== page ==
Layering in Spallanzani Crater
NASA/JPL/University of Arizona
Layering in Spallanzani Crater
ESP_040258_1215  Science Theme: Sedimentary/Layering Processes

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In this recent HiRISE image, we can see quite a spectacular layering pattern inside an impact crater called Spallanzani. Seeing layering is always exciting to geologists because it implies that the region has experienced multiple climatic conditions or geologic processes through time. The study of layering is so important in geology that it has its own dedicated branch of study: stratigraphy!

Commonly, layering implies different lithologies (i.e., rock types). However, sometimes the layers could be of very similar composition but formed in different periods of time. This could happen for example in the case of annual flood deposits from rivers, multiple volcanic eruptions, or annual or periodic deposition of ice-rich material.

We can also see in this image another feature called terracing, which happens when the layers form distinctive planes on top of one another like terraces. This could imply that the layers are being eroded with time but some of the layers are being eroded quicker than others because they are less resistant to erosion.

So what is the composition of these layers? Spallanzani Crater lies in the high latitudes of the Southern hemisphere (around 60 degrees in latitude) so there is a good possibility that the deposits are ice-rich. If we look more closely we will notice fractured mounds, which sometimes indicate the presence of subsurface ice. Another interesting observation is the presence of grooves in the shaded slopes of some of the layers. Perhaps these grooves formed because of the sublimation (the direct transfer of solid ice to water vapor) of ice from these slopes since slopes tend to get warmer than the surrounding terrains.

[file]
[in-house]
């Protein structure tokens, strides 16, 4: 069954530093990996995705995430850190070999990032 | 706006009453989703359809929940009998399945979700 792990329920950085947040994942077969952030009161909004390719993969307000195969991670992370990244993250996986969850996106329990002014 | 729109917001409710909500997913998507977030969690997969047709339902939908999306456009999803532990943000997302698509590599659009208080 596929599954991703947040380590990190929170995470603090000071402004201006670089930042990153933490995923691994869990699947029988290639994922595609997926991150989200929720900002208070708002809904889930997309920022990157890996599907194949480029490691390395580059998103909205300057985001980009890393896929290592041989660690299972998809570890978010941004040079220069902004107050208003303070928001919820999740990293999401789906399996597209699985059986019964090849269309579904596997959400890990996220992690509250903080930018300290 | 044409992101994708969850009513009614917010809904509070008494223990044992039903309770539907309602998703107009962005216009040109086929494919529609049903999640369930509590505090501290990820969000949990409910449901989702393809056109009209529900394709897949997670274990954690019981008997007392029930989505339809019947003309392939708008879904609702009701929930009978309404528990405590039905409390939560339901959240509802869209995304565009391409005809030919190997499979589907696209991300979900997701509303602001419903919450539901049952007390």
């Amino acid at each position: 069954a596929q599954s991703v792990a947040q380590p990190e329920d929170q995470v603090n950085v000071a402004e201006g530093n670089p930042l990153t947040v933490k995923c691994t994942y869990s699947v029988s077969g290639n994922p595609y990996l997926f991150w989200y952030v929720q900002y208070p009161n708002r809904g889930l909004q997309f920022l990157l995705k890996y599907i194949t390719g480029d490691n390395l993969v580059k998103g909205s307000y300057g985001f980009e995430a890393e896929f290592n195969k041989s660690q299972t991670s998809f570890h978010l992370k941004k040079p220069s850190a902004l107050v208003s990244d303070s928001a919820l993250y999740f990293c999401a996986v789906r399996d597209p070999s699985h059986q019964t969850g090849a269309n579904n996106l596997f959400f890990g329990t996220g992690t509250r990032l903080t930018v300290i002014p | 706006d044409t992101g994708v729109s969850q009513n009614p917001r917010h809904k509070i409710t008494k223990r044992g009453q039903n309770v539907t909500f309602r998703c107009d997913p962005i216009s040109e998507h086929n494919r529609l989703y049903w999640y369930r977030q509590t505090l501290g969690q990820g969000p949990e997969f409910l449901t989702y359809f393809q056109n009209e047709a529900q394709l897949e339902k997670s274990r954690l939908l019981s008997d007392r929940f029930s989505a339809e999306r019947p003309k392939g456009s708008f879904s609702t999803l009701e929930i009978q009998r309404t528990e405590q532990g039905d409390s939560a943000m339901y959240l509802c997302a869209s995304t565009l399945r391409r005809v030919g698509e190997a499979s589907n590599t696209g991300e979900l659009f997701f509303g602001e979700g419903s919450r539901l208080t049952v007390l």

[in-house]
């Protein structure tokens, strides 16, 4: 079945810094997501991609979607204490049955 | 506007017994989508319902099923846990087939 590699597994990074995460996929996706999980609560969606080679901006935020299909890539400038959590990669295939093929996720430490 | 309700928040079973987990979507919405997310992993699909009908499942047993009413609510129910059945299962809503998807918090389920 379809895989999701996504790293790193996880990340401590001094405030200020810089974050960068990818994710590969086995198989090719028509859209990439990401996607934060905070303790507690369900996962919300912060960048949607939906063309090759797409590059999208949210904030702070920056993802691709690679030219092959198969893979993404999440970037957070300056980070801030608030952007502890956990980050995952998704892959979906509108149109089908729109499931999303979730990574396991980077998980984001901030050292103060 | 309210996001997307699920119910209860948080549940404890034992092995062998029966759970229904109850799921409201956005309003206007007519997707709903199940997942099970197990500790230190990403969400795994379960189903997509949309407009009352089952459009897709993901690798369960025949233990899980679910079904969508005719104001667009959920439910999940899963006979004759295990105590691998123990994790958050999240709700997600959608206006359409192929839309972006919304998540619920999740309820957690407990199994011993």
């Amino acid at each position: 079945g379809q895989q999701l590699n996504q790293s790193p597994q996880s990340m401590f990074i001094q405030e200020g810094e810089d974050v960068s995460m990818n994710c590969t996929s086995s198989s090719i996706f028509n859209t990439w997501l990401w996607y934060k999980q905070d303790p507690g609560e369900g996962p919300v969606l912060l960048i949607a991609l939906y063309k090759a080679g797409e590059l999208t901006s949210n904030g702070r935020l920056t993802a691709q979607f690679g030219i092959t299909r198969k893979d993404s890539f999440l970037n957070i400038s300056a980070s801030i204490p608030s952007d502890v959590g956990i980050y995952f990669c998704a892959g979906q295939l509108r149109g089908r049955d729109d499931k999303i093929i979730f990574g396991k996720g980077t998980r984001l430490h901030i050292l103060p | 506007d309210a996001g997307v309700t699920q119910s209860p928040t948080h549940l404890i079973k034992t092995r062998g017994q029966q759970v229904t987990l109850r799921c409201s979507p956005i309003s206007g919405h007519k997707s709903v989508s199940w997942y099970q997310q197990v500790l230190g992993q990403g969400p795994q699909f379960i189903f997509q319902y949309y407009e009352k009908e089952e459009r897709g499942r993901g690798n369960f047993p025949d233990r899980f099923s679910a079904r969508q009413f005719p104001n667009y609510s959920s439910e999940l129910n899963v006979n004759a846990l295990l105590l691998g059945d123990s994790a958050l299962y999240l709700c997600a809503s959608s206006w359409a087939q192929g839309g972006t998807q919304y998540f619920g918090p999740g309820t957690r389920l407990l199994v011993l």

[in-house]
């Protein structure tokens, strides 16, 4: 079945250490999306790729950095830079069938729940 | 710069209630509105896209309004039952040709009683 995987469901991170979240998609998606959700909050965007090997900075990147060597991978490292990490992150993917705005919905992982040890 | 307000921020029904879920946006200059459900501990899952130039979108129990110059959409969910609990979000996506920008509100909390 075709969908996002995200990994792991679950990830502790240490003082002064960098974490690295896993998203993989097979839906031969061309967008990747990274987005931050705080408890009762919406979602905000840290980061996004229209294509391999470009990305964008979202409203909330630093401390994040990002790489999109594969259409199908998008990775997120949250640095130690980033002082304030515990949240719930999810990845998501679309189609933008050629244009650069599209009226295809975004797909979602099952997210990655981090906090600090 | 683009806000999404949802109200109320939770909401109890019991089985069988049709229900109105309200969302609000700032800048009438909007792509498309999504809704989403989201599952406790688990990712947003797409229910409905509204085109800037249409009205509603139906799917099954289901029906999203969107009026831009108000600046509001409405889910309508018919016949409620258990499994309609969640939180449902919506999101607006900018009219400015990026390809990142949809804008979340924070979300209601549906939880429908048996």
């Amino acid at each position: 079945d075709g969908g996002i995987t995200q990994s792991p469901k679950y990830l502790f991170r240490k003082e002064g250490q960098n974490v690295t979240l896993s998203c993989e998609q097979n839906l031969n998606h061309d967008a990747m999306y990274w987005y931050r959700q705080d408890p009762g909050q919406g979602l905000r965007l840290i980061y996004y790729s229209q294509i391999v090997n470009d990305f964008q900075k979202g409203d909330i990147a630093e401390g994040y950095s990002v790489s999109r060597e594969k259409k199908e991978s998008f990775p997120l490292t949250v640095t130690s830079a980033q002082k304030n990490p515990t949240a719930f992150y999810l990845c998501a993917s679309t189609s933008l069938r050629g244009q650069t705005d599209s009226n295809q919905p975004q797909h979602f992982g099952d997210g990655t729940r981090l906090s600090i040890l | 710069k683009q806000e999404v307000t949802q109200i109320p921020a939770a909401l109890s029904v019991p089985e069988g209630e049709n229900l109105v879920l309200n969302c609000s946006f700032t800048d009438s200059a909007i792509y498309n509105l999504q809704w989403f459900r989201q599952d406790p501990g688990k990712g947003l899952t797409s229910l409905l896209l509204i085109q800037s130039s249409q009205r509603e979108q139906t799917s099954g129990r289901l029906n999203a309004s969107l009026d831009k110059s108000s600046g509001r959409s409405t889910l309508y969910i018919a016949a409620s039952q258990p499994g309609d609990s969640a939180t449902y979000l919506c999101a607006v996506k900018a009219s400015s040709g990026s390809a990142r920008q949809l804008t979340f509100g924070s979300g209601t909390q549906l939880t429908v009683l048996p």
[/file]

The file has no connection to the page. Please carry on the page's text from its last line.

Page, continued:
A close inspection of this image may help answer this question and investigate the multiple cycles in which these deposits were laid down as well as the duration of these individual cycles.

Written by: M. Ramy El-Maarry (audio: Tre Gibbs)  (22 April 2015)
 
Acquisition date
27 February 2015

Local Mars time:
14:47

Latitude (centered)
-58.065°

Longitude (East)
86.605°

Range to target site
251.9 km (157.5 miles)

Original image scale range
25.2 cm/pixel (with 1 x 1 binning) so objects ~76 cm across are resolved

Map projected scale
25 cm/pixel and North is up

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Equirectangular

Emission angle:
6.4°

Phase angle:
42.5°

Solar incidence angle
47°, with the Sun about 43° above the horizon

Solar longitude
299.0°, Northern Winter

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North azimuth:  98°
Sub-solar azimuth:  39.3°
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POSTSCRIPT
NASA’s Jet Propulsion Laboratory, a division of the California Institute of Technology in Pasadena, Calif., manages the Mars Reconnaissance Orbiter for NASA’s Science Mission Directorate, Washington. The HiRISE camera was built by Ball Aerospace and Technology Corporation and is operated by the University of Arizona.